PRO current idol manufacturing system:
[Debate] Gradual improvements in the K-pop idol system
By Lee Seung-hwan, TV Critic
Both K-pop group Girls’ Generation and folk singer IU work under the thoroughgoing production efforts of their management companies. In addition to their musical activities, they are active in various other areas in the arts and television miniseries, and they are referred to as icons of the era amid enthusiastic attention from fans and the public. There is no reason to say IU is not an “idol” simply because she performs folk music. The South Korean idol industry has already become an independent ecosystem carrying within it a diverse range of genres. It is something of a prejudice to believe that all those working in it will be developed according to more or less the same system.
If Korean idols do possess a similarity, it is that they are required to be multi-talented. They have to be able to handle dancing and live performance, they have to have top-level acting talent, and they have to be well-spoken and demonstrate special talents. This seemingly harsh goal of the “complete entertainment industry man or woman” was, in reality, set by the public. In the era when performance-style singers were not that common, the public told their idols to “dance like Michael Jackson, perform live, and write your own music.” Those appearing in miniseries were criticized as “moving in on other people’s turf out of mere faith in their popularity.”
It might have been fine for everyone had they been able to dedicate themselves to music, but the collapse of the South Korean music market, with its failure to keep step with the arrival of the MP3, made that an impossibility. In a situation where survival was impossible without diversification of revenue windows, the solution was to foster new, multi-talented entertainers who could satisfy all of the public’s expectations. The expenses grew the longer the training period lasted, as did the level of dependence on the revenue flow generated by affiliated singers. Contract periods grew longer as a matter of course, and the idol industry turned into gambling, with large risks and large rewards.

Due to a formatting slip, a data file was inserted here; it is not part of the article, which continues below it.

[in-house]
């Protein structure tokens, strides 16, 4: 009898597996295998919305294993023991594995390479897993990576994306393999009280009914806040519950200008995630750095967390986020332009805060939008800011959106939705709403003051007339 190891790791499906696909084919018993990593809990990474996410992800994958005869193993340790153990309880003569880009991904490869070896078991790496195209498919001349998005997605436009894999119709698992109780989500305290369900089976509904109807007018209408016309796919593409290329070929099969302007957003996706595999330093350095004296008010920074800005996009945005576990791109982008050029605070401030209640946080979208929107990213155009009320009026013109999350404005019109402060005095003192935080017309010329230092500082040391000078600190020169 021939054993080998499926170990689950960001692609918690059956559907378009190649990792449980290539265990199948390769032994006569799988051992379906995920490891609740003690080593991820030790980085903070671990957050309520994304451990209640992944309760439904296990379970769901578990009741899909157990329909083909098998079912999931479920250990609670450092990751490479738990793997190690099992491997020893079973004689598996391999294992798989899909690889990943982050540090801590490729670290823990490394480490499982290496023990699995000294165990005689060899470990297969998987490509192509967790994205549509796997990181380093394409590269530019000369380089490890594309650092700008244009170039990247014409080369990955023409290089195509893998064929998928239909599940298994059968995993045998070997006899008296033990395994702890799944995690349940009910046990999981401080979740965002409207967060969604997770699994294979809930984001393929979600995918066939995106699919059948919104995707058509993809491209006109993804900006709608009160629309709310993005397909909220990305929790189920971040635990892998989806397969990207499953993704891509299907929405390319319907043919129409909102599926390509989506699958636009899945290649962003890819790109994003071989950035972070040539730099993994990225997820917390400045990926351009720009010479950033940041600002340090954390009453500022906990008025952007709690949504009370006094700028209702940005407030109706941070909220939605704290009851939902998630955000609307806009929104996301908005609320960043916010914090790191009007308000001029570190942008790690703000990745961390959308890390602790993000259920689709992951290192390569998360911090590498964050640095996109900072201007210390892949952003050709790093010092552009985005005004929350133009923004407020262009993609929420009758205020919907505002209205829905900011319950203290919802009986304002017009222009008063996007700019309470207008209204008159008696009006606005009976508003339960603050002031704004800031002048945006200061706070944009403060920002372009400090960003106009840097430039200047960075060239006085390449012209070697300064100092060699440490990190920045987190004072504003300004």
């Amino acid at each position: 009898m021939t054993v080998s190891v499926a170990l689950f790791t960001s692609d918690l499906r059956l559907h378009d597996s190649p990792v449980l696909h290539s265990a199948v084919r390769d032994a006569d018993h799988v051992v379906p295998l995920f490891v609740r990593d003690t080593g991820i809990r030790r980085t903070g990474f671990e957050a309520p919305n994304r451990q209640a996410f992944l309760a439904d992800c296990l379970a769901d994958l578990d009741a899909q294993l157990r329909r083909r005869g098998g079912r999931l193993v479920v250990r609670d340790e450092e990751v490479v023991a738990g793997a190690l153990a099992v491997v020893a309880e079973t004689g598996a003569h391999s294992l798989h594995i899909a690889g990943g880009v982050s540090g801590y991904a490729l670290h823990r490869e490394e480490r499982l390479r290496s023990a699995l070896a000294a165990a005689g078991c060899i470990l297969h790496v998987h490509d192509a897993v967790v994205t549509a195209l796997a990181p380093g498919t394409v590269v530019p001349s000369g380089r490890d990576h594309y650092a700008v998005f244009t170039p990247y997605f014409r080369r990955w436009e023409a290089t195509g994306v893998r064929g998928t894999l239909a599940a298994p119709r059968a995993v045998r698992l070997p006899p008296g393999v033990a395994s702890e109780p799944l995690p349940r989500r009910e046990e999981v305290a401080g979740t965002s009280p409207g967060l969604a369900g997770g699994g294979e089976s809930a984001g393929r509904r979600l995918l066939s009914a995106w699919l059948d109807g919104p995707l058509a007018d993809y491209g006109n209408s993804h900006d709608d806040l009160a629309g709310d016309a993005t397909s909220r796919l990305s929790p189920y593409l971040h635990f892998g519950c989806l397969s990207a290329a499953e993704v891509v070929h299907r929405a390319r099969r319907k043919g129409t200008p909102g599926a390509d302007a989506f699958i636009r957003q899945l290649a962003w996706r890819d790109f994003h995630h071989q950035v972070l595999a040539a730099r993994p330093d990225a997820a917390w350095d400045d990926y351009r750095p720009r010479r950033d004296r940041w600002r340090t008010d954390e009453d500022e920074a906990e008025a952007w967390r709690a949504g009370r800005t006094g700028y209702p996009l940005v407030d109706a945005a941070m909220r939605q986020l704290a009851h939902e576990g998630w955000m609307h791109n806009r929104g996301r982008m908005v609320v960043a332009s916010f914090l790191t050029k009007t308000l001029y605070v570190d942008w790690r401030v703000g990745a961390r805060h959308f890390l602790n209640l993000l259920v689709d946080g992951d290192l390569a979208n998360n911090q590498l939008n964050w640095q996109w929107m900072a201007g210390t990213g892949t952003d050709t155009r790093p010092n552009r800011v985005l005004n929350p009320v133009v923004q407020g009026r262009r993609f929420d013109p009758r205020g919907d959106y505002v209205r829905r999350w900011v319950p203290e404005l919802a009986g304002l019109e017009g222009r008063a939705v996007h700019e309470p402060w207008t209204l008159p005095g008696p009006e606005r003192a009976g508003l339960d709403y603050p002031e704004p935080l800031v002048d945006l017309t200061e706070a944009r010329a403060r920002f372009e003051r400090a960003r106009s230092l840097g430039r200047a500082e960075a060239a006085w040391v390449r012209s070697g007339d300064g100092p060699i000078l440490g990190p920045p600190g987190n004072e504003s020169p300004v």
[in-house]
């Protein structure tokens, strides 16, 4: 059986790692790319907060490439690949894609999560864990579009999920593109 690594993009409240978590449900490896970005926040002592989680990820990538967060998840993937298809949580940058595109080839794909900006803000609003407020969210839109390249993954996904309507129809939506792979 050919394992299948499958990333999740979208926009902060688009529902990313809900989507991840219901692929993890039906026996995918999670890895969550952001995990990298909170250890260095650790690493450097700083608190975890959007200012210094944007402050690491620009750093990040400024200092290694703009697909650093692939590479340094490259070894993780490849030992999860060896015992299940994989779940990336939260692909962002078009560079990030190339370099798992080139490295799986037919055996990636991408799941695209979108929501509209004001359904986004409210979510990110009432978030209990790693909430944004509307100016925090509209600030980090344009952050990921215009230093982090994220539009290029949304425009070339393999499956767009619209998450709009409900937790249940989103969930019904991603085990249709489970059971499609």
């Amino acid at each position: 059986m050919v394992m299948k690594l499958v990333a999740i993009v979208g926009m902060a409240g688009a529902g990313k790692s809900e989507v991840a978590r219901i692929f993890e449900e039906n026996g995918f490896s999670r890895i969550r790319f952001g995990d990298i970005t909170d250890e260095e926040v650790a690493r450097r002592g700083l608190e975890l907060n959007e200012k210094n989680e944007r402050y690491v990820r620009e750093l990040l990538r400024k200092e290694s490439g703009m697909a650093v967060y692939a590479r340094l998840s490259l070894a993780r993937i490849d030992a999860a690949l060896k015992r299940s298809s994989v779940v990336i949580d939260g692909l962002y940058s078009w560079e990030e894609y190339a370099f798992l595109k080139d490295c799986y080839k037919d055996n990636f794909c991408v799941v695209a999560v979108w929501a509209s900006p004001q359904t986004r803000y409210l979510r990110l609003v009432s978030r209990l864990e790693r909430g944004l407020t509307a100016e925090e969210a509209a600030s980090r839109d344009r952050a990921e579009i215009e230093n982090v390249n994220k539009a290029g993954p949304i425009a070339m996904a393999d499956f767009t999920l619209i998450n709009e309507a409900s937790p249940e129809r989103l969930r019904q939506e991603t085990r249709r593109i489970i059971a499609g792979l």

It is too late for regrets, but the idol industry did assure itself a relatively stable market by winning over the pan-Asian market in the late 2000s, and a standard exclusive contract emerged to protect singers from unfair contract structures. Presented by the Fair Trade Commission in 2008, this contract is, strictly speaking, a recommendation, but the country’s three major management agencies are working to implement terms at its levels. The system has reached some degree of stability, and the contract that binds a singer for more than a decade is gradually becoming a thing of the past. The exclusive contract for Super Junior lasts five years, as does Big Bang’s, while 2PM’s does not exceed the maximum recommended level of seven years.
The current system is not problem-free. But at the present time, when it has managed to proceed from gambling to the industry stage, what is needed is not drastic change. Rather, it is consideration for how to effect gradual improvements in the system. This is even more the case if one considers how much trial and error preceded the emergence of even this imperfect system. And the efforts to formulate plans for such improvements will become possible from an affirmation of the idol development system.
AGAINST current idol manufacturing system: